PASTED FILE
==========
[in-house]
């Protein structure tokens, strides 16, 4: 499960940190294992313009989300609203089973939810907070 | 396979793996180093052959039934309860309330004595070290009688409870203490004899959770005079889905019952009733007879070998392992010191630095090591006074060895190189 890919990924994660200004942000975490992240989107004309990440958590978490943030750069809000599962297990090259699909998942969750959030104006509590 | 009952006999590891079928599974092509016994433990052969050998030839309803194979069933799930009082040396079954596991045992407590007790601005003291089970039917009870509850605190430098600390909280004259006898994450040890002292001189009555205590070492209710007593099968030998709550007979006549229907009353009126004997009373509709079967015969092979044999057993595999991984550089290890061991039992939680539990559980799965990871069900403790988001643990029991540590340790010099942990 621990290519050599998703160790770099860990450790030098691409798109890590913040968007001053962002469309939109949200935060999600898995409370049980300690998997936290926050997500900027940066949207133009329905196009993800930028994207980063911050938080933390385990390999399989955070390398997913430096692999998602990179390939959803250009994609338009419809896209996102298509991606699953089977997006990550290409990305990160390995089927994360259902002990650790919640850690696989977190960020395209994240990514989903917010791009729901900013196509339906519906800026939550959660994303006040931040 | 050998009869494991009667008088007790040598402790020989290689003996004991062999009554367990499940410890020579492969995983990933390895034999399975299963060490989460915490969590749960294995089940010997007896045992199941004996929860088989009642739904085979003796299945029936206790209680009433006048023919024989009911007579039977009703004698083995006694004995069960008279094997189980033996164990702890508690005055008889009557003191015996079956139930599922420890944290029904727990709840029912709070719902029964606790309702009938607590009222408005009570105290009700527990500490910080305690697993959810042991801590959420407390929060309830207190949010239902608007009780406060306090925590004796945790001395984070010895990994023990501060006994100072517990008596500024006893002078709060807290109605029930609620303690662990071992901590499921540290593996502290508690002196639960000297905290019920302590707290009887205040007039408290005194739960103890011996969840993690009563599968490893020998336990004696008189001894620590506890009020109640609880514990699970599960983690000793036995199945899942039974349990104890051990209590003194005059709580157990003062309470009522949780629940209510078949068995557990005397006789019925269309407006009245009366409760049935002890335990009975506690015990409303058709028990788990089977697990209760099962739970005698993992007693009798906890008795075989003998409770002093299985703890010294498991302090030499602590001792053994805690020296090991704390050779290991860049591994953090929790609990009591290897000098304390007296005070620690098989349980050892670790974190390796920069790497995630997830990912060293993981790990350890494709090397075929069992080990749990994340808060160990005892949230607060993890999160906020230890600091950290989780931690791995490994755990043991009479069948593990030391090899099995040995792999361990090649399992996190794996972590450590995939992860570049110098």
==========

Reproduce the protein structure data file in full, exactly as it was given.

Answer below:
[in-house]
């Protein structure tokens, strides 16, 4: 499960940190294992313009989300609203089973939810907070 | 396979793996180093052959039934309860309330004595070290009688409870203490004899959770005079889905019952009733007879070998392992010191630095090591006074060895190189 890919990924994660200004942000975490992240989107004309990440958590978490943030750069809000599962297990090259699909998942969750959030104006509590 | 009952006999590891079928599974092509016994433990052969050998030839309803194979069933799930009082040396079954596991045992407590007790601005003291089970039917009870509850605190430098600390909280004259006898994450040890002292001189009555205590070492209710007593099968030998709550007979006549229907009353009126004997009373509709079967015969092979044999057993595999991984550089290890061991039992939680539990559980799965990871069900403790988001643990029991540590340790010099942990 621990290519050599998703160790770099860990450790030098691409798109890590913040968007001053962002469309939109949200935060999600898995409370049980300690998997936290926050997500900027940066949207133009329905196009993800930028994207980063911050938080933390385990390999399989955070390398997913430096692999998602990179390939959803250009994609338009419809896209996102298509991606699953089977997006990550290409990305990160390995089927994360259902002990650790919640850690696989977190960020395209994240990514989903917010791009729901900013196509339906519906800026939550959660994303006040931040 | 050998009869494991009667008088007790040598402790020989290689003996004991062999009554367990499940410890020579492969995983990933390895034999399975299963060490989460915490969590749960294995089940010997007896045992199941004996929860088989009642739904085979003796299945029936206790209680009433006048023919024989009911007579039977009703004698083995006694004995069960008279094997189980033996164990702890508690005055008889009557003191015996079956139930599922420890944290029904727990709840029912709070719902029964606790309702009938607590009222408005009570105290009700527990500490910080305690697993959810042991801590959420407390929060309830207190949010239902608007009780406060306090925590004796945790001395984070010895990994023990501060006994100072517990008596500024006893002078709060807290109605029930609620303690662990071992901590499921540290593996502290508690002196639960000297905290019920302590707290009887205040007039408290005194739960103890011996969840993690009563599968490893020998336990004696008189001894620590506890009020109640609880514990699970599960983690000793036995199945899942039974349990104890051990209590003194005059709580157990003062309470009522949780629940209510078949068995557990005397006789019925269309407006009245009366409760049935002890335990009975506690015990409303058709028990788990089977697990209760099962739970005698993992007693009798906890008795075989003998409770002093299985703890010294498991302090030499602590001792053994805690020296090991704390050779290991860049591994953090929790609990009591290897000098304390007296005070620690098989349980050892670790974190390796920069790497995630997830990912060293993981790990350890494709090397075929069992080990749990994340808060160990005892949230607060993890999160906020230890600091950290989780931690791995490994755990043991009479069948593990030391090899099995040995792999361990090649399992996190794996972590450590995939992860570049110098």